And yes, I feel like I’m already over-explaining it.

As a reader, do me a favor. I know we often read blogs as part of our hurried lives, our eyes racing over the words while our e-mail and texts beep for attention. Don’t do that today.

Please, either slow down or come back when you have more time, and carefully read John 21:1-19 the way you would read a really good novel. There are characters in pain in this story; remember, the disciples know Jesus is alive, but they also know they ran and hid when Jesus needed them most. And most of all, there is the resurrected Jesus, bringing healing.

—————–

Now that you’ve read it, let me share with you a few of the thoughts this text has given me over the years.

  • Even when faced with miraculous evidence of God’s presence, the best of us, when confronted with our sinful weaknesses, may want to turn back to what we used to be.
  • Because of the resurrection, we are a people of abundance. We simply have to see and accept that abundance.
  • The resurrected Jesus is exalted and glorified, and yet he meets us where we are, with love, grace and forgiveness, even if the sin is abandonment and betrayal. (I wonder, had Judas lived, how would Jesus have offered him forgiveness?)
  • And of course, as we are restored by Jesus, there is a mission—perhaps a difficult one—but a mission that gives us purpose beyond our former lives.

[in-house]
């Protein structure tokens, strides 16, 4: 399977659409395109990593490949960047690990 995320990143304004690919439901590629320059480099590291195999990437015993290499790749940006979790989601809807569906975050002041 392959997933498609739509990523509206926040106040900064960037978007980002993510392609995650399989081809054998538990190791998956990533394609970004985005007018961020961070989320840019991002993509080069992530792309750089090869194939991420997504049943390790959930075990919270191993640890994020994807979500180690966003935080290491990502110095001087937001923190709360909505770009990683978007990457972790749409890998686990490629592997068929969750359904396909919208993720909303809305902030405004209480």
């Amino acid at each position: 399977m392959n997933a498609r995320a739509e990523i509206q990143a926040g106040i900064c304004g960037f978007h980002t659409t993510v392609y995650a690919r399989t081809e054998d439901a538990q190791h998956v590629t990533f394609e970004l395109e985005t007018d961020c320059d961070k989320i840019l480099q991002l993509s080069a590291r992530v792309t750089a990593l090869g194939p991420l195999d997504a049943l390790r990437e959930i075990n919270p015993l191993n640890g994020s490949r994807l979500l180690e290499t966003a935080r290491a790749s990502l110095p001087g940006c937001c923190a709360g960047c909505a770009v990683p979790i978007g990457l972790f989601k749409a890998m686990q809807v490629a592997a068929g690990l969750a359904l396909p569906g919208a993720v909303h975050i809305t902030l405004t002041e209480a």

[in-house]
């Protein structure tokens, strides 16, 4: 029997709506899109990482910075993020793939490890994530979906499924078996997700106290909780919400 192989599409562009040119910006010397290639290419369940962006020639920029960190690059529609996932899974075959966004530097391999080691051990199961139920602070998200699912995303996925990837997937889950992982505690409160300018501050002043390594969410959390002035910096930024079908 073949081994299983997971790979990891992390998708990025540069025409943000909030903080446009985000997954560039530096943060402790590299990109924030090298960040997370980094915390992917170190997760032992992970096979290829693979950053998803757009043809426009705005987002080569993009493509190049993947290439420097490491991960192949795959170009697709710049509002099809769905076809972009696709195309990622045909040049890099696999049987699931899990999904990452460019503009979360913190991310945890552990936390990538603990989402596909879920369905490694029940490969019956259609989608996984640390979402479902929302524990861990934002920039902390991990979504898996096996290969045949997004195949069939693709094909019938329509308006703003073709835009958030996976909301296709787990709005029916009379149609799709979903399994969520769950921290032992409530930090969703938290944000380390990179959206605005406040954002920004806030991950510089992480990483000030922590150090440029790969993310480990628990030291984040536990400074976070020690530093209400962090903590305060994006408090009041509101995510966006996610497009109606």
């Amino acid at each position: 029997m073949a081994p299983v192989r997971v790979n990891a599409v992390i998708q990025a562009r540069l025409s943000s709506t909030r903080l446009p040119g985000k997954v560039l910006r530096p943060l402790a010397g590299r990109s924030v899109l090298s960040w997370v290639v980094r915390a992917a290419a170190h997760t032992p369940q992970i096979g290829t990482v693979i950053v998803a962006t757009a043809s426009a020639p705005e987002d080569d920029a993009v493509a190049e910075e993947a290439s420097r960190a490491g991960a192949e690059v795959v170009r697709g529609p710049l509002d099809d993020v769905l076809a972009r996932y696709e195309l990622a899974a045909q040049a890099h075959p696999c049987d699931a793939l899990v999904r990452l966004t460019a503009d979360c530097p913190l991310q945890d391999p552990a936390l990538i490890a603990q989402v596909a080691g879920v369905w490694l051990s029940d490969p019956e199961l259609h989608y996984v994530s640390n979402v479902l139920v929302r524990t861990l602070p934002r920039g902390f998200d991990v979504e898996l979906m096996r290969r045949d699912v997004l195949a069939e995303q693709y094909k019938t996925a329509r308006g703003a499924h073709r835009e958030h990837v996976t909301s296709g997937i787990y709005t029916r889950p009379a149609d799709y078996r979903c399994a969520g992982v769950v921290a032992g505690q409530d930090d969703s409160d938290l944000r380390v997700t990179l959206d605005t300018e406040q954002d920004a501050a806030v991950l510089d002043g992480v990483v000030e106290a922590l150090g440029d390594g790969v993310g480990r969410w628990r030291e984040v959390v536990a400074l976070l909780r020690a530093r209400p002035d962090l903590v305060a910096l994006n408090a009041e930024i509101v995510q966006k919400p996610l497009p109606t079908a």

Because of Jesus, we know we worship a God of love, a God who asks only that we return to him by accepting the free gift of forgiveness and salvation. It’s also nice if we respond to the gift as best we can.

God forgive me if I just got in the way of a good story.

The Prophet Who Never Got It

“Jonah and the Whale,” Pieter Lastman, 1620, made available through the Google Art Project

“Jonah and the Whale,” Pieter Lastman, 1620, made available through the Google Art Project

The Book of Jonah

Do you ever wish God were different? It sounds like a strange question, but the prophet Jonah could have easily answered, “Yes.”

The story of Jonah opens with the prophet at home somewhere in Israel, hearing from God with the clarity most biblical prophets seem to experience. God gave Jonah a simple command: “Go at once to Nineveh, that great city, and cry out against it; for their wickedness has come up before me.”